Tucked away outside the Aurelian walls is the gem of Santa Costanza. It's connected to the complex of Sant'Agnese, which rests over top of an extensive catacomb complex (tours available) in the leafy Nomentana area of Rome. Here among the embassies and palaces-turned-apartments you'll find a relatively unknown but charming church.

Built in the mid-300s AD by Constantine in honor of his wife, Costanza, it was planned as a dual basilica-mausoleum in her memory. The circular shape mimics other Roman structures, such as the Pantheon, the Mausoleum of Augustus and the temple of Minerva, but is lighter, more delicate and more luminous, befitting a female. The interior is bright thanks to windows outlining the dome. The circular chapel is bordered by twelve pairs of columns that are capped by carved capitals. It displays splendid masterful mosaics of natural elements, such as birds, palms and plants, along with a lovely and whimsical portrayal of the grape harvest in vivid detail.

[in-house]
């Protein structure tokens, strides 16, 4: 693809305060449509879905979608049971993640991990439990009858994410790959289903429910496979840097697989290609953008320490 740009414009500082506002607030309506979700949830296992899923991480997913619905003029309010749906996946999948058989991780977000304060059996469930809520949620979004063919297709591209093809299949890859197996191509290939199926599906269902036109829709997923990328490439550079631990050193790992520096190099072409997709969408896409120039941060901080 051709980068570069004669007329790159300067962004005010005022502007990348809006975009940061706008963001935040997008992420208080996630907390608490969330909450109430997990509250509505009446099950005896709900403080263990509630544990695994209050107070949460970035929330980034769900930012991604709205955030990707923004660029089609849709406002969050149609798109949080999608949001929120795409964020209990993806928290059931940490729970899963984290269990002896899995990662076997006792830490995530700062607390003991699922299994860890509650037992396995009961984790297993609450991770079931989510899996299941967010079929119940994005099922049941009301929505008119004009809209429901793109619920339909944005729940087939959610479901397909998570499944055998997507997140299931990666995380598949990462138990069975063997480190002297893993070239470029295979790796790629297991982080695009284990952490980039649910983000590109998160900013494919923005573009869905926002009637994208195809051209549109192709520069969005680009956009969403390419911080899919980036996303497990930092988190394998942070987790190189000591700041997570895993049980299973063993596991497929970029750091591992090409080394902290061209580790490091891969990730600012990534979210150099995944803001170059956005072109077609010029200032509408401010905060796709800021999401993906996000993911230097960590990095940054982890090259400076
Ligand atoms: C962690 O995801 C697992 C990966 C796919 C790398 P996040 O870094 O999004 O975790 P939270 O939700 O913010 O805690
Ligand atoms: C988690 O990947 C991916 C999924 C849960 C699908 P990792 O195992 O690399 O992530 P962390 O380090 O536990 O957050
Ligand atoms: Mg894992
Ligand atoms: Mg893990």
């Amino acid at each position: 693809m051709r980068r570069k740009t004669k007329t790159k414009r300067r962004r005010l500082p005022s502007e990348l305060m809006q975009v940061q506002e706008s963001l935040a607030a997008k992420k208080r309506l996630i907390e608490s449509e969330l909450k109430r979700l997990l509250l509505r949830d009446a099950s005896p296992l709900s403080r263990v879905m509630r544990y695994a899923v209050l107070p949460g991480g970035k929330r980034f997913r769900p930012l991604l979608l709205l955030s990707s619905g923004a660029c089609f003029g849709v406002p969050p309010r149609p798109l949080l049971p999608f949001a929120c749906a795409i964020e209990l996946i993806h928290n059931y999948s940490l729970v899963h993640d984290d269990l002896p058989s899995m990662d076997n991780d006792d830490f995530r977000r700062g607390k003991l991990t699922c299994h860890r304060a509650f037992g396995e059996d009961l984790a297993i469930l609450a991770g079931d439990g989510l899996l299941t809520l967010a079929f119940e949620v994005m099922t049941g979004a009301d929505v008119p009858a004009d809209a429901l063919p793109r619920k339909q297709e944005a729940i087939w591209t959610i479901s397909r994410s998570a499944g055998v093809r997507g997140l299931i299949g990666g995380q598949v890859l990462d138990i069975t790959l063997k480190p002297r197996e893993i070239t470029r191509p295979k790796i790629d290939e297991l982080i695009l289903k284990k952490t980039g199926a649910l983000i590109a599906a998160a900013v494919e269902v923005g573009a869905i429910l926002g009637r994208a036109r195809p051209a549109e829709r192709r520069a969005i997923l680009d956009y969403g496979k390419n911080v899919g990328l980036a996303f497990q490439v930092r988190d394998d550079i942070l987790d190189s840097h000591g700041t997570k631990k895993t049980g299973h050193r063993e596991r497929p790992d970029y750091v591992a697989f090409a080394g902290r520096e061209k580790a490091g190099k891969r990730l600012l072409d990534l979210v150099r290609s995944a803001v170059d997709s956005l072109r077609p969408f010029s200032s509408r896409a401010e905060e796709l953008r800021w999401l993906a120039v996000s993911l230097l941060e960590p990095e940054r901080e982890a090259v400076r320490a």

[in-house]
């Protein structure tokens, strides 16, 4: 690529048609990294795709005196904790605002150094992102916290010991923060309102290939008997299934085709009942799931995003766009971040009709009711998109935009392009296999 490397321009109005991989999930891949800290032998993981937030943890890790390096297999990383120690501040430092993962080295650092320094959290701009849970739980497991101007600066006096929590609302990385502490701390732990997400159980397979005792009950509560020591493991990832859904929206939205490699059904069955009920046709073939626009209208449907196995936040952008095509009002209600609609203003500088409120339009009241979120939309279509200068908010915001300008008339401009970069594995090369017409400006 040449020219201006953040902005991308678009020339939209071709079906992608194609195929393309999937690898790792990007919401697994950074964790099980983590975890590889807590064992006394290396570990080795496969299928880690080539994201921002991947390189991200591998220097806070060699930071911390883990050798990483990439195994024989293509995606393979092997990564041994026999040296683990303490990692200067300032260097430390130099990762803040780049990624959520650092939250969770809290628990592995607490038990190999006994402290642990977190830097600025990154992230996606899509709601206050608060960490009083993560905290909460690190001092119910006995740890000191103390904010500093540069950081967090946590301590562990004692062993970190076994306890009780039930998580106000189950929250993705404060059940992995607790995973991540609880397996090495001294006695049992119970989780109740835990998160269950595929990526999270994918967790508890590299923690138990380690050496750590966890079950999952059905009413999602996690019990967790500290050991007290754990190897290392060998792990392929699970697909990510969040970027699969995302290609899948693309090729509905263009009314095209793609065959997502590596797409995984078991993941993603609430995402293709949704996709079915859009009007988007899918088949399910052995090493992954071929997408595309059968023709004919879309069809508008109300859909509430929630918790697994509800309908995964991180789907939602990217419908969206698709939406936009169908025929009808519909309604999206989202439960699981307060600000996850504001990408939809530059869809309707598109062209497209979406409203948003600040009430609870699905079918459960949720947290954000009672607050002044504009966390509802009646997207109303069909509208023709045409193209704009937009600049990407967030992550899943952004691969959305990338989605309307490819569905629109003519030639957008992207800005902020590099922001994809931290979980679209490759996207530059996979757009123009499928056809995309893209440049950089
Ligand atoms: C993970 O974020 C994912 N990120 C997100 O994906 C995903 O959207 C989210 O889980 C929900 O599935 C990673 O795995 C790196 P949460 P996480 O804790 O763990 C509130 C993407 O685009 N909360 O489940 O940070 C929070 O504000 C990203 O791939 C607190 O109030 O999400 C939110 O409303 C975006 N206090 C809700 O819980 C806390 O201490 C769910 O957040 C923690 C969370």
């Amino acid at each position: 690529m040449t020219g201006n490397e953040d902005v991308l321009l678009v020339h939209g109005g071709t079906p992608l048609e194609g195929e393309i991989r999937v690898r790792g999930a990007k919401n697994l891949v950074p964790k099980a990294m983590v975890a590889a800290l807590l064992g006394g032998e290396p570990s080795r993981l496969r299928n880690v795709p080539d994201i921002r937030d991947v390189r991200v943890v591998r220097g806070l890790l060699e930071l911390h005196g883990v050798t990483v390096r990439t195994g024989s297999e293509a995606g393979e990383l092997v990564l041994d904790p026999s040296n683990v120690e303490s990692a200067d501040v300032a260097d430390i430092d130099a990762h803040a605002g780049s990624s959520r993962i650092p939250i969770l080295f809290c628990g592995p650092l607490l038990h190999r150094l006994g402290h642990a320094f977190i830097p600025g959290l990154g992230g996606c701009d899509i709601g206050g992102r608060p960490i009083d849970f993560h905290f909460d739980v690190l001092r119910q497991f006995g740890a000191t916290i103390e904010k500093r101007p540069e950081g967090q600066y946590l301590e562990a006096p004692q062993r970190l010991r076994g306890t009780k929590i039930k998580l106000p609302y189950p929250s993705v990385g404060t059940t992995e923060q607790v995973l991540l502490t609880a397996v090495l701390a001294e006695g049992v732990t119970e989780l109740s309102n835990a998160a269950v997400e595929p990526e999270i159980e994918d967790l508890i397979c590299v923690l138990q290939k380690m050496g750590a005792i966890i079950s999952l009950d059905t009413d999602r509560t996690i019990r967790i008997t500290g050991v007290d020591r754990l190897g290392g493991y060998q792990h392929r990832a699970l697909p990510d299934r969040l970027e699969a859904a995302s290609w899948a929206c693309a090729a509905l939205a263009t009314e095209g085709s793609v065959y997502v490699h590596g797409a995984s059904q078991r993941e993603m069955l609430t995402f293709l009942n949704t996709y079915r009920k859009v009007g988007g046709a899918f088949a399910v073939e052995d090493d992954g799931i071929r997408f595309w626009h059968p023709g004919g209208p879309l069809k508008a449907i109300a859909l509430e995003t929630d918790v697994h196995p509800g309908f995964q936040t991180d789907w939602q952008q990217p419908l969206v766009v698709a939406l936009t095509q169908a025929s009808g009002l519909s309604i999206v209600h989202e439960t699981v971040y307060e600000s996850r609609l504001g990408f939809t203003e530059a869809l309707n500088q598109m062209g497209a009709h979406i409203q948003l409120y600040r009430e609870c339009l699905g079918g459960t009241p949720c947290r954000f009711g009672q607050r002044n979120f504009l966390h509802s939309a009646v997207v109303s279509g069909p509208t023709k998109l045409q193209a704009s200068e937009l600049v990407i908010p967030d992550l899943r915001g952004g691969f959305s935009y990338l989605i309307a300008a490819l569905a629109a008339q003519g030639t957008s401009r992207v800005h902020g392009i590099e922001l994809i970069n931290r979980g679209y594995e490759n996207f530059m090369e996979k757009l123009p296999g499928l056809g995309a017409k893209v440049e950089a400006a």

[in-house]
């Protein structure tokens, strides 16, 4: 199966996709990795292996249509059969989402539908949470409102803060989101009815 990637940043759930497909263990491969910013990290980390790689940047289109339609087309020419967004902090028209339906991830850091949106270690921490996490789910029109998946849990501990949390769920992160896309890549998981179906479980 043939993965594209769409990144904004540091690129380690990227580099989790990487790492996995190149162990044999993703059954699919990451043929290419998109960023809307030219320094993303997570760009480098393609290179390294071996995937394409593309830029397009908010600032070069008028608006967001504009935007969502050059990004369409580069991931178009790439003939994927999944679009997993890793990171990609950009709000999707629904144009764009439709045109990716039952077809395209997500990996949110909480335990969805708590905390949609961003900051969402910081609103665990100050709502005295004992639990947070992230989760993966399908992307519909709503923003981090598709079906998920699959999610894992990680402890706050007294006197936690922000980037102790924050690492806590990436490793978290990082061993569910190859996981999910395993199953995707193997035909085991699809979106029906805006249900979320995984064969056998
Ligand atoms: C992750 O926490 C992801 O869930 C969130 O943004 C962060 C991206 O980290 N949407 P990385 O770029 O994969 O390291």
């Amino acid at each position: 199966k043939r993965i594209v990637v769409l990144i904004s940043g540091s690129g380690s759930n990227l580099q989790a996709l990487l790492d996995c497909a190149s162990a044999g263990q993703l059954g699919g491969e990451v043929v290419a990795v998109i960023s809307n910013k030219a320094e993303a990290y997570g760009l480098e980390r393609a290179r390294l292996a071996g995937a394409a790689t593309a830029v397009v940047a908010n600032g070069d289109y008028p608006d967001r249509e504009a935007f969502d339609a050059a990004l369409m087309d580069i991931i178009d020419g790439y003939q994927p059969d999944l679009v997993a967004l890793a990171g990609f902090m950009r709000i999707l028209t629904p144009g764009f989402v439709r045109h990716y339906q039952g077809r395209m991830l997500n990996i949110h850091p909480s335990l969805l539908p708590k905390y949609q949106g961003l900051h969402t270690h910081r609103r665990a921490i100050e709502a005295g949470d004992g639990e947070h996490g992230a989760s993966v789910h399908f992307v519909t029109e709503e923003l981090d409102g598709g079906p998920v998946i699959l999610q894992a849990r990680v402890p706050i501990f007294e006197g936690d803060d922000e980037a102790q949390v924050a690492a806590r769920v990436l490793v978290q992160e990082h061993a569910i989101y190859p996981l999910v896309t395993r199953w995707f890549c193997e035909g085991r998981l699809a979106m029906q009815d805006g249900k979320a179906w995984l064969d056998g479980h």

It was deliberately placed over the underground burial chambers where Sant'Agnese was laid to rest because Costanza had great admiration for that saint. Named a saint herself by the emperor Constantine, the remains of Costanza and their two daughters are interred here. It is one of Rome's earliest basilicas, and the unusual design and luminosity make it a popular spot for Roman couples to make their marriage vows.

The church/mausoleum of Santa Costanza is on via Nomentana, north of the city walls, beyond the via Veneto, past Michelangelo's monumental Porta Pia gate. It is open from 9:00 am to 12:00 pm Monday through Saturday; and from 16:00 to 18:00 Tuesday through Sunday. The catacombs can be visited on a tour, available in multiple languages. It's much less crowded than the other catacomb complexes of Rome. You shouldn't miss the adjoining church of Sant'Agnese. There are shops and cafes tucked away in this typically Roman neighborhood.

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Address in Rome:

Via Nomentana, 349.

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